Wednesday, April 19, 2006

FDA warning on naproxen, ibuprofen, other NSAIDs

In case you haven't seen it elsewhere, the US Food and Drug Administration has just issued a warning that naproxen may be implicated in the same sort of heart problems as have just caused them to pull Vioxx and Celebrex. Since many women have used this for postop pain control after a hyst, thanks to its 12-hour duration of action, it's something that we should all be aware of. That doesn't mean you can't use it, but you should definitely discuss the matter with your doctor before doing so. I don't know if this will ultimately include other non-steroidal anti-inflammatories or even aspirin, so keep an eye on the news. This link may not be good for long, but you can read more on the story here.


The above link, originally published in 12/04, is indeed dead now. But the FDA has finally and officially strengthened the warnings on naproxen, ibuprofen and a whole host of other non-steroidal anti-inflammatory drugs (NSAIDs). You can read the story in greater detail here, with all of the new precautions.

The main import for us is the addition of the cardiovascular risk warning, especially that of heightened clot risk. Since our surgery makes us more susceptible to clots (any abdominal surgery does; it's not specific to a hyst) and initiation of hrt can also raise our clot risk, these things all coming together do pose an interesting quandary in pain management and our ability to discontinue narcotics (which contribute to the dreaded postop constipation) as soon as possible. There are no firm answers here, but certainly a need to discuss this with your surgeon preoperatively, when you are still (relatively) lucid—not when you are at home clutching your generic discharge instruction sheet that was actually composed four years ago and never updated, and having second thoughts about what was really said in the uproar of checking out of the hospital.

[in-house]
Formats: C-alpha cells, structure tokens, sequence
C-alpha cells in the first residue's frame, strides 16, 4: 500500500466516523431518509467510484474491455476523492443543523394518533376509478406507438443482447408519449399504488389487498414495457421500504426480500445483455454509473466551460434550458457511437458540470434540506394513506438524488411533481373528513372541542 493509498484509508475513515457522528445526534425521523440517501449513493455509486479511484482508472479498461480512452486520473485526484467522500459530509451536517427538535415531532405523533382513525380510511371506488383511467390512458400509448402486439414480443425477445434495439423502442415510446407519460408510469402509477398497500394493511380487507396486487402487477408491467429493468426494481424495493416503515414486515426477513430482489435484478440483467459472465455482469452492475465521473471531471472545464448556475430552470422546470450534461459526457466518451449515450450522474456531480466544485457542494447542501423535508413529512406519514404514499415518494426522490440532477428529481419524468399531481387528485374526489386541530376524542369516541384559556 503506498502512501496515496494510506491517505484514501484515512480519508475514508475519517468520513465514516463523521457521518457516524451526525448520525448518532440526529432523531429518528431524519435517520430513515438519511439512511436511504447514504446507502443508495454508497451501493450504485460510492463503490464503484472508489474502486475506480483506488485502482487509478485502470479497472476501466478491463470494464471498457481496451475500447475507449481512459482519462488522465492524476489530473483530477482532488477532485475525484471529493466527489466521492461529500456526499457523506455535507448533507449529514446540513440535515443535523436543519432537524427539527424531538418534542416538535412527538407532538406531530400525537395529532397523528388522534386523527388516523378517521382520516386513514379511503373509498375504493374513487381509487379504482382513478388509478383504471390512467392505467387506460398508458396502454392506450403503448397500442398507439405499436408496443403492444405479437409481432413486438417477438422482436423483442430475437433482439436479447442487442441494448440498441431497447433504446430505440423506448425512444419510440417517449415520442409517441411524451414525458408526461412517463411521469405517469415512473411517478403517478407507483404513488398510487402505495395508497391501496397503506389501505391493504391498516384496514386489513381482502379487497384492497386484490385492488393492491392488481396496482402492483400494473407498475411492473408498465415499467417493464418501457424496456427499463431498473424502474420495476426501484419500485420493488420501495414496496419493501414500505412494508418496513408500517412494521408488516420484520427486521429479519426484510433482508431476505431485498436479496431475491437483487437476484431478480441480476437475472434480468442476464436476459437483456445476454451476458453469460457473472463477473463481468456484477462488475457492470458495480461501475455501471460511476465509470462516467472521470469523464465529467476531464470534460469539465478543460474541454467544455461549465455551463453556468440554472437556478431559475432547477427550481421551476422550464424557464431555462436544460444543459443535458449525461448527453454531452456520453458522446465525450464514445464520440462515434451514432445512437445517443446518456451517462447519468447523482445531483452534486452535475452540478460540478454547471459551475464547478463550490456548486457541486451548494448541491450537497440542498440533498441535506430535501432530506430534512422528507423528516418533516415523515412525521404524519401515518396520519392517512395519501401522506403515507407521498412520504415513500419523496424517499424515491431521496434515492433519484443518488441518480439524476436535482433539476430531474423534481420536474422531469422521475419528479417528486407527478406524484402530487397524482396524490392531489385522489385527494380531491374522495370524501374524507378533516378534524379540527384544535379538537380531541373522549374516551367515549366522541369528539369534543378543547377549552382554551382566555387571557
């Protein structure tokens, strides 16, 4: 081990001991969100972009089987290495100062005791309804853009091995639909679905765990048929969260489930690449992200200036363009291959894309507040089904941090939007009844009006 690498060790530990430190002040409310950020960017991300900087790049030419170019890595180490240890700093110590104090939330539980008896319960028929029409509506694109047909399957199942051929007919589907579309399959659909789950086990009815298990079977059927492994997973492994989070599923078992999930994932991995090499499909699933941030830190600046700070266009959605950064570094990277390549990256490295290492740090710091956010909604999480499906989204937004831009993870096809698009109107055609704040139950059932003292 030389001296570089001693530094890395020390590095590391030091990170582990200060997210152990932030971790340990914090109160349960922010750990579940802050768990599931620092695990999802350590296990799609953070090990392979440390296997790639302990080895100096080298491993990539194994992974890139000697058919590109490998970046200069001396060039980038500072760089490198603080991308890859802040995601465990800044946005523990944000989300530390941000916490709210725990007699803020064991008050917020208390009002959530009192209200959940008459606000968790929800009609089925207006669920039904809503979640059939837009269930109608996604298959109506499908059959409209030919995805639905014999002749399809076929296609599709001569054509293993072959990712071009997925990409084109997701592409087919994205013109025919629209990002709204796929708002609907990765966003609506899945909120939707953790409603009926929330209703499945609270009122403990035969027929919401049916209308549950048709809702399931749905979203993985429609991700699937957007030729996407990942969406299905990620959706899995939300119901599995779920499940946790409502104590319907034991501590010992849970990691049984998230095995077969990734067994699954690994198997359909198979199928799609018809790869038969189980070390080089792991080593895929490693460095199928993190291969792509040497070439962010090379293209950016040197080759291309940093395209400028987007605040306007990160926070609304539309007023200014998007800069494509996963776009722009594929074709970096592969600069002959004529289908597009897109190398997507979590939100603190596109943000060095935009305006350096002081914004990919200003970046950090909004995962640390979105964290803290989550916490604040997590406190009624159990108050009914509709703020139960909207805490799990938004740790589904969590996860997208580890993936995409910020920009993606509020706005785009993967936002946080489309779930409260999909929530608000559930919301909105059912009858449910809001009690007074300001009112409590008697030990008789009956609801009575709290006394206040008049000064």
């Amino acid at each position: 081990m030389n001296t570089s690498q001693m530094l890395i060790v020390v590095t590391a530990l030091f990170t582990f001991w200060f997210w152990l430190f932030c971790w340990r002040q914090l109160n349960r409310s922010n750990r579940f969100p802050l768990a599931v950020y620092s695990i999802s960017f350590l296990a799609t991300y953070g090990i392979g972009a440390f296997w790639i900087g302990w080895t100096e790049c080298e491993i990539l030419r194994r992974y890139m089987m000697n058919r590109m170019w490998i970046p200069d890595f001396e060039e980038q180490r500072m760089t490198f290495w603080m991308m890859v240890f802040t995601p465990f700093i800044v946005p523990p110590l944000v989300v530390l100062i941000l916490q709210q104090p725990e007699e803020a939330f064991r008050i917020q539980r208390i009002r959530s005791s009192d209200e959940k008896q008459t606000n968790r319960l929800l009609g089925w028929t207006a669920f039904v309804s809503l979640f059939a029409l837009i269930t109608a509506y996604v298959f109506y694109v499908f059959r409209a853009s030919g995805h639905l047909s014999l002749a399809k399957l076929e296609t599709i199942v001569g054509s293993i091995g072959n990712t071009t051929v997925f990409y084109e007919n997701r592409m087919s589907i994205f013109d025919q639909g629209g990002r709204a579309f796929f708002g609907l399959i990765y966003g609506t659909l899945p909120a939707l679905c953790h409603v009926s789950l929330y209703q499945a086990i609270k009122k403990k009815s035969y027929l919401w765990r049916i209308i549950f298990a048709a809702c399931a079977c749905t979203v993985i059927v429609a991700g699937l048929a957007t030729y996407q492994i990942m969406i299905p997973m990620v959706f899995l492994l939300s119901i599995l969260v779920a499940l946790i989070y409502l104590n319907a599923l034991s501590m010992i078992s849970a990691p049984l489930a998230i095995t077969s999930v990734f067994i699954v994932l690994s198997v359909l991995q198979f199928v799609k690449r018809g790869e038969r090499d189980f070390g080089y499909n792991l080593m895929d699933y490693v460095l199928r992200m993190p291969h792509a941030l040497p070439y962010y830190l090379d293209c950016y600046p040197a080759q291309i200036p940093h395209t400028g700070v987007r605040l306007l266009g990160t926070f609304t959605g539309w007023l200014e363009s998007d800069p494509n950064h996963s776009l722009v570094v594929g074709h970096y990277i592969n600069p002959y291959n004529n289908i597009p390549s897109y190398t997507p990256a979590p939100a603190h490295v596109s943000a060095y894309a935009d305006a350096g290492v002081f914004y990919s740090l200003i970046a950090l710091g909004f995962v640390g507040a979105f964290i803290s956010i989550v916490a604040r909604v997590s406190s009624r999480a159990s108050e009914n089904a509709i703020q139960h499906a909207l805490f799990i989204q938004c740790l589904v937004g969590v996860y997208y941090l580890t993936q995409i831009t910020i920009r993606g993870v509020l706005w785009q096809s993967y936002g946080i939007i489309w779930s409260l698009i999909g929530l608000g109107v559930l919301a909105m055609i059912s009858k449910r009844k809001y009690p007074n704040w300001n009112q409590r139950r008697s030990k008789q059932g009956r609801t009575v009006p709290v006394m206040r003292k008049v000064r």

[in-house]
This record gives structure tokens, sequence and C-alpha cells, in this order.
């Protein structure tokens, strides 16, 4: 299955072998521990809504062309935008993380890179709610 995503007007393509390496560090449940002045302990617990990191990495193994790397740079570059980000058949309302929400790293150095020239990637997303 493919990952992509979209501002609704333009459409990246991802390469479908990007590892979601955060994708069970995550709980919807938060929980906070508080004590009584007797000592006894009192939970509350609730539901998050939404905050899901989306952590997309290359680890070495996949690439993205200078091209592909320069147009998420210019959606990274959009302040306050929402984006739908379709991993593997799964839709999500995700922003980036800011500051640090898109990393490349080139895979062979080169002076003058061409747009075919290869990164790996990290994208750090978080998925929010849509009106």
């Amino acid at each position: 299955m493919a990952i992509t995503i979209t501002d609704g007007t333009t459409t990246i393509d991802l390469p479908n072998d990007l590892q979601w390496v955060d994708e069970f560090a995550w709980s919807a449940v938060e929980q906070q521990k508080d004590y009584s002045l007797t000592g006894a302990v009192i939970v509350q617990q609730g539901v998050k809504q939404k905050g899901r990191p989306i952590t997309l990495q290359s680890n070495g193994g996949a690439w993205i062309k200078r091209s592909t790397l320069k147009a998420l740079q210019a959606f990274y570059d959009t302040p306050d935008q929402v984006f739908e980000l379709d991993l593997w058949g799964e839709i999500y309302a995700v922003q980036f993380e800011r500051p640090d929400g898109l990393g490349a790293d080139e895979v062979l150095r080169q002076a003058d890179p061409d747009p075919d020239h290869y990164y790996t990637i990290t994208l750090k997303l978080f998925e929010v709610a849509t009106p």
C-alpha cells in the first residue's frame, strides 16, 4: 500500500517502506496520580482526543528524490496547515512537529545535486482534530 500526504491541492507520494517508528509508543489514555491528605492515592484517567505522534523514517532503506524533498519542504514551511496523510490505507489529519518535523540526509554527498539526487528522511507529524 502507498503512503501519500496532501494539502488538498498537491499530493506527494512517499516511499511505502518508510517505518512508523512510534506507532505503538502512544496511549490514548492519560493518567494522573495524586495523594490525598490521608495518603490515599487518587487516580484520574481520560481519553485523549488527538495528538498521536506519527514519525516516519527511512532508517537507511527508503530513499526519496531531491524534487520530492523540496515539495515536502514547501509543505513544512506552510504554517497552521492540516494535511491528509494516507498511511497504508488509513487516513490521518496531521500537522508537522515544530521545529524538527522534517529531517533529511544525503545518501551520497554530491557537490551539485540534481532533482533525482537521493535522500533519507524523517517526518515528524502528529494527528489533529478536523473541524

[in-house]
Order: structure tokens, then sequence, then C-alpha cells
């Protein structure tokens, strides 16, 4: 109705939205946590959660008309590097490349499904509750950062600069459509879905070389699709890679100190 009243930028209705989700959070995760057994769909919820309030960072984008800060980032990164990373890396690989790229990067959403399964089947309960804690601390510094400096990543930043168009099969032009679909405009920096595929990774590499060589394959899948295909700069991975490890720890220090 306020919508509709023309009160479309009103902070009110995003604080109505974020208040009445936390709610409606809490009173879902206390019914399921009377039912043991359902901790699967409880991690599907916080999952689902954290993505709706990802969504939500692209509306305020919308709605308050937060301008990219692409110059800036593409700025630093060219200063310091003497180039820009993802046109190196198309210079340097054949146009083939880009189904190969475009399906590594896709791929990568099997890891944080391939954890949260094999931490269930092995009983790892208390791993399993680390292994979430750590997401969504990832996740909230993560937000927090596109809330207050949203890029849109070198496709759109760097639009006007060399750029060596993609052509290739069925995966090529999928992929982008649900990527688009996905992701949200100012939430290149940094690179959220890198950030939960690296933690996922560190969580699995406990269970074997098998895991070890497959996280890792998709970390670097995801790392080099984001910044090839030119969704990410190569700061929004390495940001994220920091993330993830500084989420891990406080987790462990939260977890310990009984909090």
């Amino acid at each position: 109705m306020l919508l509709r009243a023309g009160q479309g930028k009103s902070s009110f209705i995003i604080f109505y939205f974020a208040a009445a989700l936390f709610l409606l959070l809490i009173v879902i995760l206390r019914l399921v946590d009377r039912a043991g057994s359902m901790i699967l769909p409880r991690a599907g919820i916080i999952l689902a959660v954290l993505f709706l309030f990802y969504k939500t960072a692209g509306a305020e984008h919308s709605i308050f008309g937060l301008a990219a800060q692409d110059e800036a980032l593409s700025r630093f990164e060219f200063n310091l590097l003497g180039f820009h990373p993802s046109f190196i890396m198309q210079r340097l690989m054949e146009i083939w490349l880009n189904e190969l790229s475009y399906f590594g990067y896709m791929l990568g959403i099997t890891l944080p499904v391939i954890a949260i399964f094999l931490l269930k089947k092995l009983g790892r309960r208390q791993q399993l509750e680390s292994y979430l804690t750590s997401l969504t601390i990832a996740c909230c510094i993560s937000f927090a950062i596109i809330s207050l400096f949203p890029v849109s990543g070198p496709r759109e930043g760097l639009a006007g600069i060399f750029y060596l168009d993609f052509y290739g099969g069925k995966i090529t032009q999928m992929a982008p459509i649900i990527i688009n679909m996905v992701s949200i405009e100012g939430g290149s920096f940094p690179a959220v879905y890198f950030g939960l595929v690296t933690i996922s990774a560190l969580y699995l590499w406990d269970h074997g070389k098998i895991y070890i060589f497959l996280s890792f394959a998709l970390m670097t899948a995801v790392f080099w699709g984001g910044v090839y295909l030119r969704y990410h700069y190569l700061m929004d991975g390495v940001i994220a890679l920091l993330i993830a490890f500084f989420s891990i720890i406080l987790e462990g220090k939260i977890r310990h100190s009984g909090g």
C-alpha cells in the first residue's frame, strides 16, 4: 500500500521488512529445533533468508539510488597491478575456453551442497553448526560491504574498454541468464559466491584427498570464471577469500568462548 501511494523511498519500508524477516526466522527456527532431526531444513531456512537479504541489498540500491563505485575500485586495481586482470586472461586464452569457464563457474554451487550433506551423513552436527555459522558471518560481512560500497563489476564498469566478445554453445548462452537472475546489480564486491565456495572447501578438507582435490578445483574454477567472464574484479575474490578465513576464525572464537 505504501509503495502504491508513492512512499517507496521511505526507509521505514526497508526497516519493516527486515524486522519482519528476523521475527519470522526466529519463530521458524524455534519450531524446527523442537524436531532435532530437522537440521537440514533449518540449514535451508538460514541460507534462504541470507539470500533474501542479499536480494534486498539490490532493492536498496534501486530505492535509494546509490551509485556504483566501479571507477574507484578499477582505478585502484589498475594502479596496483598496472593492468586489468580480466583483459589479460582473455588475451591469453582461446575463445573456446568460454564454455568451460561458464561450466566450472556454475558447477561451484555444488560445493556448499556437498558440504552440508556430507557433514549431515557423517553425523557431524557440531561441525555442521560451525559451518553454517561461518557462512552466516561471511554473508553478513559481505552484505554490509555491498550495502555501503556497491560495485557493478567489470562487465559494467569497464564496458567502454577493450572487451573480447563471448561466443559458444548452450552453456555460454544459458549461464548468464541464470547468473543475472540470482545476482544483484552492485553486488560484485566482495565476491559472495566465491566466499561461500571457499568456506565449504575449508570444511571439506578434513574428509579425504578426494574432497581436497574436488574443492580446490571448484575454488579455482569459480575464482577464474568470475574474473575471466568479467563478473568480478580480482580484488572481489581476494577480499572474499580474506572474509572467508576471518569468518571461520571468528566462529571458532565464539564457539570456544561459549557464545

Another update

As of 9/06, the latest thinking seems to be that naproxen may provide a lesser risk than some of the more high-powered NSAIDs. Still, because this is an issue that is still in flux and so many individual risk factors may come into play, it looks like the best policy remains "ask first."